A Precious Arrow : Post Mortem

Posted by (twitter: @@benjamin_soule_)
December 18th, 2013 3:54 am

Fight monsters and boss with just ONE arrow in A Precious Arrow



What went right :

Platformer Trauma healing :
Making a platformer is a classic choice for most of us but I was really scared about it because I had a huge failure at LD20.
Back then, I just spent most of my time on high res animation ( by high res I mean 32×32 😀 )  and collisions detections.
I decided use this experience as a lesson and retry. By using only 16×16 tiles and very simple collisions system I was able to do better than my first attempt.

Editor :
I had to choose between notepad levelediting or try to invest time in a basic level editor. I spent a couple of hours on the second solution and I dont regret it.
It mades my game edition a lot easier : I was able to switch to edit mode in any place and each change was saved on a cookie.
At the end I was able to travel, modify game flags and edit world very quickly, it helped me a lot for leveldesign but also had bad consequences ( see later : high difficulty )

Sprite Editing :
With my previous LD entry Four Scepter I learned to use limited color palette. I’m still a bit newbie at this, but it’s already saving me a lot of time and give the game some fine art style ( which is usually not my best ).

Specific monster’s mechanic  :
For this game I wanted most of my monsters to have a specific mechanic and not to be cloned over and over on all screens.
I think it’s what makes shadow of the beast games so special. It makes each screen unique and give the player the will to explore the world.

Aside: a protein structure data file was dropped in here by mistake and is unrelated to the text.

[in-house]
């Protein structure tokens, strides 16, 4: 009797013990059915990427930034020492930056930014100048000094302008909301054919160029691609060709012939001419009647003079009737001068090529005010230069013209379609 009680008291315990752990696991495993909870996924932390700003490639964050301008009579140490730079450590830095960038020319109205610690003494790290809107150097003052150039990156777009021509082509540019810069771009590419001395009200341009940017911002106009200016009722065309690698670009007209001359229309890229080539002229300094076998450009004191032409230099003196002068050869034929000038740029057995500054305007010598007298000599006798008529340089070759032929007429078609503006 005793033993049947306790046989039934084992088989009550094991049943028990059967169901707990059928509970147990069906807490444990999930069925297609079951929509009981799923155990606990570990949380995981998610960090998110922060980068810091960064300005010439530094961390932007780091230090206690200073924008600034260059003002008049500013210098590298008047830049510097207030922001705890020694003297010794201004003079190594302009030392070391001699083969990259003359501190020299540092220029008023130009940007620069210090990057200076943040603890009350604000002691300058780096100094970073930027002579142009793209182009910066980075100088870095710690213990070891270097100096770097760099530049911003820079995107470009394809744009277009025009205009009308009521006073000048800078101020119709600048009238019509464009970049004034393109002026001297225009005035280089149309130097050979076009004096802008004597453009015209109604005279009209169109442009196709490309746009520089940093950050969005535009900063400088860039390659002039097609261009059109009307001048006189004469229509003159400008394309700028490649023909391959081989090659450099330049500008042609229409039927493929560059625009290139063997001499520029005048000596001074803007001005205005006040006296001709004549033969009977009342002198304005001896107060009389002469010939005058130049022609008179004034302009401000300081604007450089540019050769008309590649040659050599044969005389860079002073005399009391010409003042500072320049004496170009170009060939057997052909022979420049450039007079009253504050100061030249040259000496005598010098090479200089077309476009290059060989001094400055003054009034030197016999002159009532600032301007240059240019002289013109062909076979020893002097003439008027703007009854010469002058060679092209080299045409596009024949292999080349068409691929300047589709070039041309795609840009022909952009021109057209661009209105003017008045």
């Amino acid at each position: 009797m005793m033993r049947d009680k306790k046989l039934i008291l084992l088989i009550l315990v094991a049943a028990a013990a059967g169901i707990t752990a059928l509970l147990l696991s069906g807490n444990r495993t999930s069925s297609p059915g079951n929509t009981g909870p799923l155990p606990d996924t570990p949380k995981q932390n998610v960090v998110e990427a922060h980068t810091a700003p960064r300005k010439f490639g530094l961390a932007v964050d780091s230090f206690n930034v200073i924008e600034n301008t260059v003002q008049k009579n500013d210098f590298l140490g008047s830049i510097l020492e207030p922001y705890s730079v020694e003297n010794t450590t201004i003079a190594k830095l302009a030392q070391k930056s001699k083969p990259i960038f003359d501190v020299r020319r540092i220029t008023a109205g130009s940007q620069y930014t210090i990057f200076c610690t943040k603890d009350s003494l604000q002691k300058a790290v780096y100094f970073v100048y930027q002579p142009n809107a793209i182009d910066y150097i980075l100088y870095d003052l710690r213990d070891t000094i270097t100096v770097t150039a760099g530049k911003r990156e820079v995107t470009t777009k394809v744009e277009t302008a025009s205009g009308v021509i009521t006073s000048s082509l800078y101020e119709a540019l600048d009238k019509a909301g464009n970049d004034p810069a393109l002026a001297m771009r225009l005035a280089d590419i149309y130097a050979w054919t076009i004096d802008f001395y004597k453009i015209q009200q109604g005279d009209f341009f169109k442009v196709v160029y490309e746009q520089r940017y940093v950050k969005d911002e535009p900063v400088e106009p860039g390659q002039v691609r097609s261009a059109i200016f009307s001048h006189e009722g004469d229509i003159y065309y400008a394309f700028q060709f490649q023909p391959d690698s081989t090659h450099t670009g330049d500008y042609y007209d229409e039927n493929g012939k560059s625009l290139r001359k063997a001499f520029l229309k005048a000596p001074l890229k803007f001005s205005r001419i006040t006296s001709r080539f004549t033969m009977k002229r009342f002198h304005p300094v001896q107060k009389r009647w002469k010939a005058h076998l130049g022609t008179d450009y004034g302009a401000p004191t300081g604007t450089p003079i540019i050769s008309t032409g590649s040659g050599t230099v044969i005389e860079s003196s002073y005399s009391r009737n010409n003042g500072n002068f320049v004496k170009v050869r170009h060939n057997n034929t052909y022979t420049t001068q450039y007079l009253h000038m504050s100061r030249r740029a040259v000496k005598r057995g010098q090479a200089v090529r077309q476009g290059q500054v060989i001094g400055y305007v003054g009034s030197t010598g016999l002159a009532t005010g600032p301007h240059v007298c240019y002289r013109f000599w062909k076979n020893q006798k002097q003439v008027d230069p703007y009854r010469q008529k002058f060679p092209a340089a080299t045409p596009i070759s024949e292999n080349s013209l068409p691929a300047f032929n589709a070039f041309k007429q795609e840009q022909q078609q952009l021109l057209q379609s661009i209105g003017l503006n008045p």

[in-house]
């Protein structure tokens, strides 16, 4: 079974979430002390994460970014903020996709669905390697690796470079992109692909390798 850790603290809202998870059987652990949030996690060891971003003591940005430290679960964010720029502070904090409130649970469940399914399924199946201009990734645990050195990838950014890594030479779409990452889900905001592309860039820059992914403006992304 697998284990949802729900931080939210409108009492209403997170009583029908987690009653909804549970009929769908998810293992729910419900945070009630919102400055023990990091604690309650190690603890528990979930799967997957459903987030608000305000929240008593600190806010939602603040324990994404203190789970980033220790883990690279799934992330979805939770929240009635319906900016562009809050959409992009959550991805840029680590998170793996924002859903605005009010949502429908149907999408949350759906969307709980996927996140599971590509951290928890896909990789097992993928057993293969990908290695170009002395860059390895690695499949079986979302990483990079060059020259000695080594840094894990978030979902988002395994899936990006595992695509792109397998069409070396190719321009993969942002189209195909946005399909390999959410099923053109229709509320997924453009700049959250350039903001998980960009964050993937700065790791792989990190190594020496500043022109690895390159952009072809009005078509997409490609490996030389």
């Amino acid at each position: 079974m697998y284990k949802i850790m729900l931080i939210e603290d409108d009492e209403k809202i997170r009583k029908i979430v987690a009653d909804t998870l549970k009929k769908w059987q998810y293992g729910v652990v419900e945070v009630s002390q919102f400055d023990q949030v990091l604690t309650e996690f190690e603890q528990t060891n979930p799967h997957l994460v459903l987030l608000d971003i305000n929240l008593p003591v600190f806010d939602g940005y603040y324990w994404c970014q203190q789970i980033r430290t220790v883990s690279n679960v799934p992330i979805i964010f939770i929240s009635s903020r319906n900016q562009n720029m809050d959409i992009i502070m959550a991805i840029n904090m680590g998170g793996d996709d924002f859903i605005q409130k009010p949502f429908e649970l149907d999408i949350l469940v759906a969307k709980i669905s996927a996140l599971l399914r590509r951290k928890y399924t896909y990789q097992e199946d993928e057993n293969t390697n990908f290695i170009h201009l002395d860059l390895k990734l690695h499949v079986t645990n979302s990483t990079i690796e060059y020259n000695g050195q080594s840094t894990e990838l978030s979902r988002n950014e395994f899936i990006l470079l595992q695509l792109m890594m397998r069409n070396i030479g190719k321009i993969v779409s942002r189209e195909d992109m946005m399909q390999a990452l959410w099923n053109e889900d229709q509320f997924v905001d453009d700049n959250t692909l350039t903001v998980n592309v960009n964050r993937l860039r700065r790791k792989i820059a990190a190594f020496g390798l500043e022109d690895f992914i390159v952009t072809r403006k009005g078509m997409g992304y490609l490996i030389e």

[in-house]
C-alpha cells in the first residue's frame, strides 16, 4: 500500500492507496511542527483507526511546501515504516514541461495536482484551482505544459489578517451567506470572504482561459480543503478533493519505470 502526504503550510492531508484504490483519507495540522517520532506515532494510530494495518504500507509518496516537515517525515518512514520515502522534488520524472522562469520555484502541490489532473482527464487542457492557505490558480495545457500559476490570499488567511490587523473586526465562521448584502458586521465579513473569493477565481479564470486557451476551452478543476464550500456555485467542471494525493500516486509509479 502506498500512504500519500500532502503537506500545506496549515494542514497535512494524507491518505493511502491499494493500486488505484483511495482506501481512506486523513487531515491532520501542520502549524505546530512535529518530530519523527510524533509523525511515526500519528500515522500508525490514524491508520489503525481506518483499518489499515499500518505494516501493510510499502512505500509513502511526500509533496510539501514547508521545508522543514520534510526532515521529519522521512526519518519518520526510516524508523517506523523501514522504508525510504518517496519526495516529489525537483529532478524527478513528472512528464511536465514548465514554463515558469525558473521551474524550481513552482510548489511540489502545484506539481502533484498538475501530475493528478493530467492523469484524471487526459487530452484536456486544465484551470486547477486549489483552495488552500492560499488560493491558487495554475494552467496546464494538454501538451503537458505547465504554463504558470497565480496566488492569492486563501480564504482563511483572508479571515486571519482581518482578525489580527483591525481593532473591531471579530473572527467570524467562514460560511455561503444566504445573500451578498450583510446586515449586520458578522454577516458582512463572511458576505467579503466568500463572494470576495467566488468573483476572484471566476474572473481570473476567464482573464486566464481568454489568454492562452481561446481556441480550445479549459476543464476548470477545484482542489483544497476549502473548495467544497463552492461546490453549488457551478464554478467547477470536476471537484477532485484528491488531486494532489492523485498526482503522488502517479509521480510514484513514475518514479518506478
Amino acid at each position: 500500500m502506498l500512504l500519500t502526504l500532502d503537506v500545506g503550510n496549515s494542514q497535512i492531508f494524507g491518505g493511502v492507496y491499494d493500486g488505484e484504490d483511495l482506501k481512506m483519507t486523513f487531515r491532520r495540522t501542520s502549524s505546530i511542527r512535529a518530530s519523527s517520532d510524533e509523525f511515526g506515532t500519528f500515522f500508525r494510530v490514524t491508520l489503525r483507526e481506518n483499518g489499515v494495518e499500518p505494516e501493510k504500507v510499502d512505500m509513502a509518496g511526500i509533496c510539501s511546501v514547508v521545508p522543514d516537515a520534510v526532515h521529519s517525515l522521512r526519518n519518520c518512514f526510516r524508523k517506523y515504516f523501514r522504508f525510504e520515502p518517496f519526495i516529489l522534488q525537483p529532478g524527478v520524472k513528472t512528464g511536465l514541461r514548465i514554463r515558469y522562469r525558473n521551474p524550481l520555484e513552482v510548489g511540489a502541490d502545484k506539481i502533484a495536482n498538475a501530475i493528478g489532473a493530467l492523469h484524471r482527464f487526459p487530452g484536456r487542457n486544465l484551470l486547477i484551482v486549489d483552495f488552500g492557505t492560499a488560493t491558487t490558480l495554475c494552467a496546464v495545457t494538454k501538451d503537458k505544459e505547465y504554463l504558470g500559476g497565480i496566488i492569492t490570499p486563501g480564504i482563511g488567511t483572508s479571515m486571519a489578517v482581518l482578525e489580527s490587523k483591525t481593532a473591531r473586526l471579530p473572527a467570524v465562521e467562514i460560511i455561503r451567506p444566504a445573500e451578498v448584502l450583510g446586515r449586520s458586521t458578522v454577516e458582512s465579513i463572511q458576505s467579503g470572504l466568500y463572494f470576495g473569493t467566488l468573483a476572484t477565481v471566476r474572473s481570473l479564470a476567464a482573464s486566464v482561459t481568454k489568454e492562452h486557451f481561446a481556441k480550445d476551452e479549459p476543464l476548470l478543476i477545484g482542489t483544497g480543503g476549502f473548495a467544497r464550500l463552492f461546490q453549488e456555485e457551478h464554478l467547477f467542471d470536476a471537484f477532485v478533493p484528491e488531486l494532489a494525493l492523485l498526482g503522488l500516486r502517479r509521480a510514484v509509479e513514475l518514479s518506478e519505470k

Of course because I was in 48h jam I lacked time to design all the monsters I wanted and I had to fill up gap with those bugs, bats and frogs. But I still have 4-5 unique monsters and i’m pretty happy about it 😀

What went wrong :

High difficulty :
That’s the main problem. Every comments agree  and I was really unaware of that before I submit the game.
I think I tested the game just bit by bit, without having a vision of the whole. Each time I designed a part I was gaining skills by testing it over and over without realizing how much time people will need to gain those skill without the dev cheat mode.

Unclear goals :
Some of my puzzles can be solved with skills instead of the real solution. That is a very BAD idea. It refrains people from looking the clever solution and reinforce the feeling of a high difficulty game.

Ending sequence :
I spent way too much time on them. I was happy about it,  even had 2x differents ending for the game. The problem started when I realize how difficult the game was and that very few people will actually see them. This is the second time I make this mistake ( first was with LD22 entry : Final Trip Soccer ).

3 Responses to “A Precious Arrow : Post Mortem”

  1. Colapsydo says:

    I’m not sure the puzzles/rooms were difficult per se.
    However the fact check points where rare and discrete is .
    As a consequence it makes you redo entire portions of the game increasing the chances to die thus the perceive difficulty.
    It’s also what gives the game its old school touch, but may be discouraging for a player who have a “small” game expectation.

    Imho, the difficulty doesn’t spoil the fun of this well furnished game.
    I found the monkey and the boat, still looking for the washing machine.

  2. Benjamin says:

    😀 I definitively need to put a washing machine in this game. And a cabbage too.

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